18. Modulation of human neutrophil effector functions by monoclonal antibodies against surface membrane molecules of 94,000 and 180,000 molecular weight. King, C.H., Peck, C.A., Haimes, C.S., Kazura, J.W., Spagnuolo, P.J., Sawyer, J.A., Olds, G.R., Mahmoud, A.A. Blood (1986) [Pubmed]
  19. Signal transduction and the regulation of actin conformation during myeloid maturation: studies in HL60 cells. Sham, R.L., Packman, C.H., Abboud, C.N., Lichtman, M.A. Blood (1991) [Pubmed]
  20. G-protein-coupled receptor signaling in Syk-deficient neutrophils and mast cells. Mócsai, A., Zhang, H., Jakus, Z., Kitaura, J., Kawakami, T., Lowell, C.A. Blood (2003) [Pubmed]
  21. Comparative study of eosinophil and neutrophil chemotaxis and enzyme release. Ogawa, H., Kunkel, S.L., Fantone, J.C., Ward, P.A. Am. J. Pathol. (1981) [Pubmed]
  22. Effects of recombinant human granulocyte-macrophage colony-stimulating factor on intracellular pH in mature granulocytes. Sullivan, R., Griffin, J.D., Wright, J., Melnick, D.A., Leavitt, J.L., Fredette, J.P., Horne, J.H., Lyman, C.A., Lazzari, K.G., Simons, E.R. Blood (1988) [Pubmed]
  23. The phosphatase inhibitor 2,3-diphosphoglycerate interferes with phospholipase D activation in rabbit peritoneal neutrophils. Kanaho, Y., Nakai, Y., Katoh, M., Nozawa, Y. J. Biol. Chem. (1993) [Pubmed]
  24. Selective Localization of Recognition Complexes for Leukotriene B4 and Formyl-Met-Leu-Phe within Lipid Raft Microdomains of Human Polymorphonuclear Neutrophils. Sitrin, R.G., Emery, S.L., Sassanella, T.M., Blackwood, R.A., Petty, H.R. J. Immunol. (2006) [Pubmed]
  25. Effects of ADP-ribosylation of GTP-binding protein by pertussis toxin on immunoglobulin E-dependent and -independent histamine release from mast cells and basophils. Saito, H., Okajima, F., Molski, T.F., Sha'afi, R.I., Ui, M., Ishizaka, T. J. Immunol. (1987) [Pubmed]
  26. Groups IV, V, and X phospholipases A2s in human neutrophils: role in eicosanoid production and gram-negative bacterial phospholipid hydrolysis. Degousee, N., Ghomashchi, F., Stefanski, E., Singer, A., Smart, B.P., Borregaard, N., Reithmeier, R., Lindsay, T.F., Lichtenberger, C., Reinisch, W., Lambeau, G., Arm, J., Tischfield, J., Gelb, M.H., Rubin, B.B. J. Biol. Chem. (2002) [Pubmed]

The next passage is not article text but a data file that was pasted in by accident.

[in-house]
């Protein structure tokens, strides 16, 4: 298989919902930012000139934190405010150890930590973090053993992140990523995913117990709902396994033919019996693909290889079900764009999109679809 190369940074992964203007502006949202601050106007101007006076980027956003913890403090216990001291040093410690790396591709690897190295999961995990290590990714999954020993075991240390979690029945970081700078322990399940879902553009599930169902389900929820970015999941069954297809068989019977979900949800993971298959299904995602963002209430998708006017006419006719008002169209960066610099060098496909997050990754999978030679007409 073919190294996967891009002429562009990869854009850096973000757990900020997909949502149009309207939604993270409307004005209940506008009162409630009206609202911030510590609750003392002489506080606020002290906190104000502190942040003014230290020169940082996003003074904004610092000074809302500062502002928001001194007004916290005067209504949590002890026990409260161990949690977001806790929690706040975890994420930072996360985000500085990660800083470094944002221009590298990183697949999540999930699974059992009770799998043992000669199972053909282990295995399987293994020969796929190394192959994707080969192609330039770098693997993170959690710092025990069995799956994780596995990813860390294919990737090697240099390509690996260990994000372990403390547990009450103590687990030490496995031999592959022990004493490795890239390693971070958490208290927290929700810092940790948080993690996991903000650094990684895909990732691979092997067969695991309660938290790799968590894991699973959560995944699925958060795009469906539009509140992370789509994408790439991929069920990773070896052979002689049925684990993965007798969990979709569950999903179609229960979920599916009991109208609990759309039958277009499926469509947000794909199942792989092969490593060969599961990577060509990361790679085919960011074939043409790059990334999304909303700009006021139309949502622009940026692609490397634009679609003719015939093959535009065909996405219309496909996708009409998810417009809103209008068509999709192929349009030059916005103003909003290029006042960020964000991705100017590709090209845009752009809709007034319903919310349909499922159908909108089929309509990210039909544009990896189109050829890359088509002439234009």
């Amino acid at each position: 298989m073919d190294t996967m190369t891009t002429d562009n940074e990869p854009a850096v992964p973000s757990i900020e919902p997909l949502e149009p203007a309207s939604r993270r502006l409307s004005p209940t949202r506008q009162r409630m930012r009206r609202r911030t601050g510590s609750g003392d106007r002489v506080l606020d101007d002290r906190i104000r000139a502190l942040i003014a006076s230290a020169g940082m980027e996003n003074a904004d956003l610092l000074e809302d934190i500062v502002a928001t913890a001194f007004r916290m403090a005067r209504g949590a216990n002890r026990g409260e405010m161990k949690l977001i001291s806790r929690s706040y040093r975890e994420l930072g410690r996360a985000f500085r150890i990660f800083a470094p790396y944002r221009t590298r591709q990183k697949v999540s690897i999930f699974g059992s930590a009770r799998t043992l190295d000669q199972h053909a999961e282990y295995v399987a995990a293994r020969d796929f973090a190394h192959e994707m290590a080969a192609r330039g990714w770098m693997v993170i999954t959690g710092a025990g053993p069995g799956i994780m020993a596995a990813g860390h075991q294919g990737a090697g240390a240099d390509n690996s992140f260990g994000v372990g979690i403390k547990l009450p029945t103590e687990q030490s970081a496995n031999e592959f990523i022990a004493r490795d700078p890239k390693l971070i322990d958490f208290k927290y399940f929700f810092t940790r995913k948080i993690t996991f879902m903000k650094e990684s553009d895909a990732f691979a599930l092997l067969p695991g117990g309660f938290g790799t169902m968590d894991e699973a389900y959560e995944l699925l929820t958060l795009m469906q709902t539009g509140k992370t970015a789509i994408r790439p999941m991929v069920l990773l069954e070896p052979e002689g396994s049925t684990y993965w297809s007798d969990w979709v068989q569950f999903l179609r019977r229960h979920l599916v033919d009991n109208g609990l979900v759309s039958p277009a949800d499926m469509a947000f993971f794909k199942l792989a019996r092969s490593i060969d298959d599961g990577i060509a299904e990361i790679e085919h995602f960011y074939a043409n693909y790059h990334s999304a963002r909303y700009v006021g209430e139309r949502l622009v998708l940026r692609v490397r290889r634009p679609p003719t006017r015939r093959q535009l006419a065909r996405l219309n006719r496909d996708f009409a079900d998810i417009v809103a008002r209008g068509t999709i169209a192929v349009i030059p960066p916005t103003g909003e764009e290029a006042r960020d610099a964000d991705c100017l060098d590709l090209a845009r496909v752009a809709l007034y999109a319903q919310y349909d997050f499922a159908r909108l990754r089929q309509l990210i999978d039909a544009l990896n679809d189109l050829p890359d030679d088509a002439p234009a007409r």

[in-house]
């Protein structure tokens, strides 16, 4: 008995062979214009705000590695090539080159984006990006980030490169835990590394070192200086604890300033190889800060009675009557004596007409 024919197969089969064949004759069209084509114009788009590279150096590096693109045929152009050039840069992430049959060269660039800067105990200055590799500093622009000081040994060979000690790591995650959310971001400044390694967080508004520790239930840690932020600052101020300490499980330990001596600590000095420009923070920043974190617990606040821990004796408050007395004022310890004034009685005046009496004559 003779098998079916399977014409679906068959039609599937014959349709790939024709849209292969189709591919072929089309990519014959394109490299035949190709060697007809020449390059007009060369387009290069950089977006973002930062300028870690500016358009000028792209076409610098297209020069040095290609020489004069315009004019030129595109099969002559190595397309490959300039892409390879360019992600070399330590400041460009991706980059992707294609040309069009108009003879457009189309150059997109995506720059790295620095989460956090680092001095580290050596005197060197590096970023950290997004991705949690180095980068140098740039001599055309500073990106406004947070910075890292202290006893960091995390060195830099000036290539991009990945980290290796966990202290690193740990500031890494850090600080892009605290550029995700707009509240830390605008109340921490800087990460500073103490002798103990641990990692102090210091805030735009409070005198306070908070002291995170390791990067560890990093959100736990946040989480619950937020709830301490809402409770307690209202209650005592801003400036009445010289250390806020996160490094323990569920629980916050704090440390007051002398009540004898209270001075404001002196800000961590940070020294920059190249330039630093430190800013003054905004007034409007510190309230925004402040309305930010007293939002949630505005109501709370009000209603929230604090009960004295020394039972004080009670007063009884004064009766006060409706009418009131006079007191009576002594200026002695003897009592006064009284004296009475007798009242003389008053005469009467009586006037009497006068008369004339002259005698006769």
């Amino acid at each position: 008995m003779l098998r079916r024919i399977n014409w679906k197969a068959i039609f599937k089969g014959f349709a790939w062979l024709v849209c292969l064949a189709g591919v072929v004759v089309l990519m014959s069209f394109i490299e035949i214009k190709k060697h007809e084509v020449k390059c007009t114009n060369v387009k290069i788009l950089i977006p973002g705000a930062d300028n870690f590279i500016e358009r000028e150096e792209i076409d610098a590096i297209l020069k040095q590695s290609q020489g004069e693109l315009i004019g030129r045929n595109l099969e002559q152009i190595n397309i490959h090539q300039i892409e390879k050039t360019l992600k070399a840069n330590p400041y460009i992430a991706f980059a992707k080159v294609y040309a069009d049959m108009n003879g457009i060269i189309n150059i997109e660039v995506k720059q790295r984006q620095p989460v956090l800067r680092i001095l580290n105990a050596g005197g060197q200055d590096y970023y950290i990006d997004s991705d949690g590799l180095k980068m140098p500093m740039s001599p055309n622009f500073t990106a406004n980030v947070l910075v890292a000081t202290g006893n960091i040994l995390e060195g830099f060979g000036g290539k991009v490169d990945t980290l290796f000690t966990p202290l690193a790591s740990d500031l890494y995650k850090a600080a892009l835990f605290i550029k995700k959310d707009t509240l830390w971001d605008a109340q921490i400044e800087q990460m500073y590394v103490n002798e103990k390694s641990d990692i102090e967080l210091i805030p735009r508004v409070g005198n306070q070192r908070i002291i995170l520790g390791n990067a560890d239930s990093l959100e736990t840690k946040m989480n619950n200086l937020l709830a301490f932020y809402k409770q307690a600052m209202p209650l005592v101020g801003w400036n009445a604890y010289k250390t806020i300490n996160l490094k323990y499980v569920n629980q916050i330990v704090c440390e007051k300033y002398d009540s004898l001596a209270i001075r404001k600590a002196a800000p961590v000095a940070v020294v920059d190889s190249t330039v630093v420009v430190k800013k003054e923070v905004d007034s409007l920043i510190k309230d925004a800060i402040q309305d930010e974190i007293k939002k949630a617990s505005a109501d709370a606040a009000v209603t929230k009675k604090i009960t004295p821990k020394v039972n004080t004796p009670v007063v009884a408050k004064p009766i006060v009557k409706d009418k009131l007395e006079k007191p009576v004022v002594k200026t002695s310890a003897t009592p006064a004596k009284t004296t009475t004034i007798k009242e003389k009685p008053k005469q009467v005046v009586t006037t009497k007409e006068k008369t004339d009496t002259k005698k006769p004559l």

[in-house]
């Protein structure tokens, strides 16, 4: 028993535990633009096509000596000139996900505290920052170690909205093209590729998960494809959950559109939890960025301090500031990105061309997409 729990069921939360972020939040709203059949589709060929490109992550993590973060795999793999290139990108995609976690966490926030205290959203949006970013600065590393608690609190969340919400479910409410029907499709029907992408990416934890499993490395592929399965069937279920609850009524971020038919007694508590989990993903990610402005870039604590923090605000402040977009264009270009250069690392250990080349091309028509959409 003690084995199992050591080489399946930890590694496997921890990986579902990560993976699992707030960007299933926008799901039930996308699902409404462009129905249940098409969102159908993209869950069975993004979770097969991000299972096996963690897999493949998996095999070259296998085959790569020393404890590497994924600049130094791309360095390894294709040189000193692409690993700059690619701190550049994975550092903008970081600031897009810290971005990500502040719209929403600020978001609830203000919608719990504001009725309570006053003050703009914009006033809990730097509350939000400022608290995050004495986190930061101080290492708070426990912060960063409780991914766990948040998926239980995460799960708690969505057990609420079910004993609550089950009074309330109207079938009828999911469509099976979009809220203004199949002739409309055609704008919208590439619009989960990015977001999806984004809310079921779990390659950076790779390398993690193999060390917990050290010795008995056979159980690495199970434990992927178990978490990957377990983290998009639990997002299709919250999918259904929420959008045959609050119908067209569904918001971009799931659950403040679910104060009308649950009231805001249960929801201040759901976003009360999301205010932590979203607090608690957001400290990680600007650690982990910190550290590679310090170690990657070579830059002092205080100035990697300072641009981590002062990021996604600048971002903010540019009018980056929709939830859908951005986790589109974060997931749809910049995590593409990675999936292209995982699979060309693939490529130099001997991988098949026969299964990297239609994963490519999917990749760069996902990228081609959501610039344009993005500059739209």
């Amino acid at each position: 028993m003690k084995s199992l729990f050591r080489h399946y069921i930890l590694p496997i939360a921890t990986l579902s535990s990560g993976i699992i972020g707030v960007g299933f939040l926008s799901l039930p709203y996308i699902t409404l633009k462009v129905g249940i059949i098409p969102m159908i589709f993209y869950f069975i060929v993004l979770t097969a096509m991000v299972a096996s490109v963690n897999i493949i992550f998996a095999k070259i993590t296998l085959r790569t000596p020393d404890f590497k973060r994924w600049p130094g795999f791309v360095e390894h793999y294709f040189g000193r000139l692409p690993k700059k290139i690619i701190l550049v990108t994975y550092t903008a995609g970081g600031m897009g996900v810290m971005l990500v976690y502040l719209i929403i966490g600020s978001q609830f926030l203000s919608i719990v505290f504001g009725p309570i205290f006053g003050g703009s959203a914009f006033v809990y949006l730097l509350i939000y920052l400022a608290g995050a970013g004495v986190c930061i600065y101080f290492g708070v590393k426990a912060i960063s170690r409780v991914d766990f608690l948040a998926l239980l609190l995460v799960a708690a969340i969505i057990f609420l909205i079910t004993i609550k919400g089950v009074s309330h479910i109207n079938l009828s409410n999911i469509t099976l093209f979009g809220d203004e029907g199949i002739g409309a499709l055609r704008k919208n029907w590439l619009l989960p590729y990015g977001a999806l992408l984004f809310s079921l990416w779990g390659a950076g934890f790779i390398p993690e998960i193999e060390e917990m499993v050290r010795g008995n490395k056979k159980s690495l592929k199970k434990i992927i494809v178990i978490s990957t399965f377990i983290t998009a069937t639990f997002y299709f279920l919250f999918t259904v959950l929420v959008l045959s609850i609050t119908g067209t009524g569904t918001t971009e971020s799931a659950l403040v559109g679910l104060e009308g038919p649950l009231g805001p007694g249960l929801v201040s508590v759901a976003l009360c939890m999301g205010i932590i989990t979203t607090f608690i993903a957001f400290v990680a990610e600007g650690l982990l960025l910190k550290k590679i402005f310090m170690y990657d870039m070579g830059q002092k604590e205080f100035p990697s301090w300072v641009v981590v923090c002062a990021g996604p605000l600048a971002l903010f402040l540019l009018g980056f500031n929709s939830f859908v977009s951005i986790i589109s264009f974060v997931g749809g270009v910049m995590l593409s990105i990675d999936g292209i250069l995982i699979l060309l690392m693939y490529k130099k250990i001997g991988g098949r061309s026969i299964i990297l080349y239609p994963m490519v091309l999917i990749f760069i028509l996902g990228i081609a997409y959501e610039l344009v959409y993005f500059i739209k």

27. The synthetic peptide Trp-Lys-Tyr-Met-Val-D-Met inhibits human monocyte-derived dendritic cell maturation via formyl peptide receptor and formyl peptide receptor-like 2. Kang, H.K., Lee, H.Y., Kim, M.K., Park, K.S., Park, Y.M., Kwak, J.Y., Bae, Y.S. J. Immunol. (2005) [Pubmed]
  28. Interleukin-8 (IL-8), melanoma growth-stimulatory activity, and neutrophil-activating peptide selectively mediate priming of the neutrophil NADPH oxidase through the type A or type B IL-8 receptor. Green, S.P., Chuntharapai, A., Curnutte, J.T. J. Biol. Chem. (1996) [Pubmed]
  29. ADP-ribosylation factor 1-regulated phospholipase D activity is localized at the plasma membrane and intracellular organelles in HL60 cells. Whatmore, J., Morgan, C.P., Cunningham, E., Collison, K.S., Willison, K.R., Cockcroft, S. Biochem. J. (1996) [Pubmed]
  30. CP-64131, an aminobenzazepine with cytokine-like properties, stimulates human neutrophil functions through the p38-MAPK pathway. Anderson, M.S., Knall, C., Thurman, G., Mann, D., Cusack, N., Johnson, G.L., Ambruso, D.R. J. Leukoc. Biol. (2004) [Pubmed]